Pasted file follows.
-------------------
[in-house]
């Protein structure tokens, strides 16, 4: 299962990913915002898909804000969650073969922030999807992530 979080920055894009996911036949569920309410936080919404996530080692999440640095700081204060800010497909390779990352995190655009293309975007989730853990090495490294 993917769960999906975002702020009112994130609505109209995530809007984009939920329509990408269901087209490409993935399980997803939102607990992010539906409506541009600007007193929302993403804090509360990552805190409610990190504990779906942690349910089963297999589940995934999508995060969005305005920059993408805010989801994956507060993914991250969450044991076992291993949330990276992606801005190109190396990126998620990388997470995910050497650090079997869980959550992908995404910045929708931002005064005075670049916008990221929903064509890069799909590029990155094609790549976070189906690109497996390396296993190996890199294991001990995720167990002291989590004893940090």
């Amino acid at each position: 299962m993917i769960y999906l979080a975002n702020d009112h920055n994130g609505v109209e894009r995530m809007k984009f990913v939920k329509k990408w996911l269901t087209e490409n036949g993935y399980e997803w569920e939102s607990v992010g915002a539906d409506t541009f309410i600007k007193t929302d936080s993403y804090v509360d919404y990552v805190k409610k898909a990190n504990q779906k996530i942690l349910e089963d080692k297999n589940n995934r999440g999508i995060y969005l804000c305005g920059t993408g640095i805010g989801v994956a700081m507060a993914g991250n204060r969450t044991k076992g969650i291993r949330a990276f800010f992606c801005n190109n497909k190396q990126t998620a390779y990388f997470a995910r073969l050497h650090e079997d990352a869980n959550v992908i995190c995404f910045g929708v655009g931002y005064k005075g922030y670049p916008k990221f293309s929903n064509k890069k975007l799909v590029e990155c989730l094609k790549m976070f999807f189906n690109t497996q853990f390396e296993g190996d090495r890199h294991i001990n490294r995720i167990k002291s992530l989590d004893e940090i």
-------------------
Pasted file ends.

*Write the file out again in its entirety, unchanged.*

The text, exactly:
[in-house]
């Protein structure tokens, strides 16, 4: 299962990913915002898909804000969650073969922030999807992530 979080920055894009996911036949569920309410936080919404996530080692999440640095700081204060800010497909390779990352995190655009293309975007989730853990090495490294 993917769960999906975002702020009112994130609505109209995530809007984009939920329509990408269901087209490409993935399980997803939102607990992010539906409506541009600007007193929302993403804090509360990552805190409610990190504990779906942690349910089963297999589940995934999508995060969005305005920059993408805010989801994956507060993914991250969450044991076992291993949330990276992606801005190109190396990126998620990388997470995910050497650090079997869980959550992908995404910045929708931002005064005075670049916008990221929903064509890069799909590029990155094609790549976070189906690109497996390396296993190996890199294991001990995720167990002291989590004893940090």
């Amino acid at each position: 299962m993917i769960y999906l979080a975002n702020d009112h920055n994130g609505v109209e894009r995530m809007k984009f990913v939920k329509k990408w996911l269901t087209e490409n036949g993935y399980e997803w569920e939102s607990v992010g915002a539906d409506t541009f309410i600007k007193t929302d936080s993403y804090v509360d919404y990552v805190k409610k898909a990190n504990q779906k996530i942690l349910e089963d080692k297999n589940n995934r999440g999508i995060y969005l804000c305005g920059t993408g640095i805010g989801v994956a700081m507060a993914g991250n204060r969450t044991k076992g969650i291993r949330a990276f800010f992606c801005n190109n497909k190396q990126t998620a390779y990388f997470a995910r073969l050497h650090e079997d990352a869980n959550v992908i995190c995404f910045g929708v655009g931002y005064k005075g922030y670049p916008k990221f293309s929903n064509k890069k975007l799909v590029e990155c989730l094609k790549m976070f999807f189906n690109t497996q853990f390396e296993g190996d090495r890199h294991i001990n490294r995720i167990k002291s992530l989590d004893e940090i």